This brine recipe is so simple, it really is as easy as submerging your turkey (just about any sized turkey will work here) in seasoned water and adding some herbs. For this easy turkey brine recipe you will need:

  • Salt – fine sea salt or kosher salt, preferably salt without additives or iodine
  • Granulated sugar – balances the saltiness of the brine and also helps to give your finished roasted turkey a golden brown, caramelized crust.
  • Herbs and spices – bay leaves, whole peppercorns, fresh garlic, rosemary, and thyme
  • Water – cool not hot, enough to fully submerge your turkey
Ingredients for brining turkey, bay leaf, kosher salt, thyme, rosemary, garlic, peppercorn, sugar

Substitutions

Sugar – Swap the granulated sugar for brown sugar.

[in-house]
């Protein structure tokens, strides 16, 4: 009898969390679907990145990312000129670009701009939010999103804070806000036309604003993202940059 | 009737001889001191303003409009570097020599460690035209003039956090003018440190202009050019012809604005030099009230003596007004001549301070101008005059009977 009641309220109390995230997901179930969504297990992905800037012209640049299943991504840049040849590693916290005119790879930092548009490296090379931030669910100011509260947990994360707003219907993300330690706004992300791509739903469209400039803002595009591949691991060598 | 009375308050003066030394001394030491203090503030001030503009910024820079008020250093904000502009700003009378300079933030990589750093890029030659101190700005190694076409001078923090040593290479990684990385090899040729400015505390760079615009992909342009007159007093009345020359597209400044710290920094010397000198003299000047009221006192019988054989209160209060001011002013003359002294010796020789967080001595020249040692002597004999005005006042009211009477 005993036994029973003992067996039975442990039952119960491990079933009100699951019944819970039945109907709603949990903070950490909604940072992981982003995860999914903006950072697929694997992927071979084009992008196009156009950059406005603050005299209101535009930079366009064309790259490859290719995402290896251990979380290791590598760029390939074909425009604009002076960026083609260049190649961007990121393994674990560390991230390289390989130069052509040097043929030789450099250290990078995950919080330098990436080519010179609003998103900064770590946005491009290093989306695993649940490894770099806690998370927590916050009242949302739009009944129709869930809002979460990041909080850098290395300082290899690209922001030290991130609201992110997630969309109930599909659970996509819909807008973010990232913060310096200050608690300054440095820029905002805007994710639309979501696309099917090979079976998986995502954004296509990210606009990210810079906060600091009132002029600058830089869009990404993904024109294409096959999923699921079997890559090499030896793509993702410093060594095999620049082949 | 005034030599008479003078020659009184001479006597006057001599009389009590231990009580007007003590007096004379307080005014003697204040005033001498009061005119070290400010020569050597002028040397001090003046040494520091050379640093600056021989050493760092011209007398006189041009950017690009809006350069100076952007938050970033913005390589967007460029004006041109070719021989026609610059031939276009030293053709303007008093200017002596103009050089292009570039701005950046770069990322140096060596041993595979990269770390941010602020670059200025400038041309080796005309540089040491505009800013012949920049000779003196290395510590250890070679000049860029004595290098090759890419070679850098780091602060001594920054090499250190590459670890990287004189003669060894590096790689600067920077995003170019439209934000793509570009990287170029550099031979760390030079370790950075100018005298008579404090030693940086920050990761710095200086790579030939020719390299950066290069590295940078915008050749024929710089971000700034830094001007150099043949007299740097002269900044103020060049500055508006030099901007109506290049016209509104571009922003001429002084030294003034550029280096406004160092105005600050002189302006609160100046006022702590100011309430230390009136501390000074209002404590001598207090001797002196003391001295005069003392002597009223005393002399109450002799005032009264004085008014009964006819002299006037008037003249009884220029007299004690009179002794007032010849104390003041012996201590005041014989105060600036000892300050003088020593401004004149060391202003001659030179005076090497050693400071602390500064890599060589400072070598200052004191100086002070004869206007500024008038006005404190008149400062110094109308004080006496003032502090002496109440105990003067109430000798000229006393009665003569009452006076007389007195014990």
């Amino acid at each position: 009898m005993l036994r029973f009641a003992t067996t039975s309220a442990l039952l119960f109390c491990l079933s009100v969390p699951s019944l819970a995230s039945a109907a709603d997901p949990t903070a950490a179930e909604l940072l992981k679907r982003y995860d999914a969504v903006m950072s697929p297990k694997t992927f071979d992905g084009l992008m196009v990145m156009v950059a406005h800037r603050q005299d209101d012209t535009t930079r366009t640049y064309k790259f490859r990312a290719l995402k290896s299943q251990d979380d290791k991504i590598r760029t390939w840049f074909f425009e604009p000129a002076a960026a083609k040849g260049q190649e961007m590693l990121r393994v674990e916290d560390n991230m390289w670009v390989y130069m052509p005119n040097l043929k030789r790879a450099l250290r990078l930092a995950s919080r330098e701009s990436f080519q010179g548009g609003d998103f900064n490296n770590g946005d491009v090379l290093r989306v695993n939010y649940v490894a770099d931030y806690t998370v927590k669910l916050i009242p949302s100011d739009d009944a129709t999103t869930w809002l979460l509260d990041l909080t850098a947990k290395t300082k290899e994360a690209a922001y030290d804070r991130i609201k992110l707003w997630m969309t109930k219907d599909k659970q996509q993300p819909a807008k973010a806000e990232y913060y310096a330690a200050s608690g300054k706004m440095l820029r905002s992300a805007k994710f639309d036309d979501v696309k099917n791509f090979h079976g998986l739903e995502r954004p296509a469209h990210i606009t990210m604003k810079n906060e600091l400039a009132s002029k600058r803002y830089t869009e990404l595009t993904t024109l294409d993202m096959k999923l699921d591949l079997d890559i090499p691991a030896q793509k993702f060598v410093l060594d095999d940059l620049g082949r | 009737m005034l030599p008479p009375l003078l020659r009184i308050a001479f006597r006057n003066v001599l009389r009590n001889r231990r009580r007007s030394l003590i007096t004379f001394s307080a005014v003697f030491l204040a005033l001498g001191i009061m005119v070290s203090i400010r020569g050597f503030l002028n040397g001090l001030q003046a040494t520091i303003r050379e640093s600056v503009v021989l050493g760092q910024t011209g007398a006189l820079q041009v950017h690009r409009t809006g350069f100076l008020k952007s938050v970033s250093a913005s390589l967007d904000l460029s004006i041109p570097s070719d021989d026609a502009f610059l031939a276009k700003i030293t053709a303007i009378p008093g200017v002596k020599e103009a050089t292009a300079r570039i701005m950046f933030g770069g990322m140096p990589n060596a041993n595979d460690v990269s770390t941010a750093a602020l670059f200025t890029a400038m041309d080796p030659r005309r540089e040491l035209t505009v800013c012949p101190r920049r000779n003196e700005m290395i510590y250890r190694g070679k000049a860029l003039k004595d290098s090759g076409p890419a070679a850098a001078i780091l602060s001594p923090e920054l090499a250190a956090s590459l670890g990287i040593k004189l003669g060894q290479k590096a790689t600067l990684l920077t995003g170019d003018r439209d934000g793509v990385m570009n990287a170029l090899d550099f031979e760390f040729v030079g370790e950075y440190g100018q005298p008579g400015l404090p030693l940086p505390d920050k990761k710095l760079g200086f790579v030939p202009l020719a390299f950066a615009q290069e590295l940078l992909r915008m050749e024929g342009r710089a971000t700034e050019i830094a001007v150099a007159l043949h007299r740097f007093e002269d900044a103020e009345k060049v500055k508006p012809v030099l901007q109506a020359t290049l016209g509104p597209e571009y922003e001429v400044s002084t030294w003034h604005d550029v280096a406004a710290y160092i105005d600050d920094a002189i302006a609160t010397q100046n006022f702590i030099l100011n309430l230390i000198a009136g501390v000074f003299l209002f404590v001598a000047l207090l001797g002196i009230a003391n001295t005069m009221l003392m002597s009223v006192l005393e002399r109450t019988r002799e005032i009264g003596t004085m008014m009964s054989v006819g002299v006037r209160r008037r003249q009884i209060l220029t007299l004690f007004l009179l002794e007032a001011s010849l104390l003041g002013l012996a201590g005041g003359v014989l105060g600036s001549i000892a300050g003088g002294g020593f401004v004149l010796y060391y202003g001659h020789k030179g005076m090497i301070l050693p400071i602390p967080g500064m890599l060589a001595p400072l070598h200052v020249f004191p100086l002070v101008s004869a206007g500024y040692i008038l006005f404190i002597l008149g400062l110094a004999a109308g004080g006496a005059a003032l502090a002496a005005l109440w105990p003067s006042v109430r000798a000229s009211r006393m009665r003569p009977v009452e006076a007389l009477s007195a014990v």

Cider – Try replacing 3 cups of water with equal amounts of apple cider (apple juice in a pinch, NOT apple cider vinegar) for extra flavorful moisture.

Zest – Add the peels from 3 oranges for a hint of citrus in your brine. Use a knife to finely slice only the zest (colored skin) and not the bitter white pith.

Dry Herbs – if you don’t have fresh rosemary and thyme, it’s perfectly ok to substitute 1 Tbsp dried rosemary and 2 tsp dried thyme.

Pro Tip:

A general rule of thumb is to brine for 1 hour per pound of turkey to give you the best flavor and moisture content.

How to Brine a Turkey

  • Combine – Place the sugar, salt, peppercorns, 1 gallon of water, and fresh herbs into a container large enough to hold your brine and submerge your turkey (or use a brining bag). Stir the mixture until the sugar and salt dissolve.
  • Add Turkey – Place your turkey breast down, into the brine and more cold water until the turkey is fully submerged (I added 8 additional cups).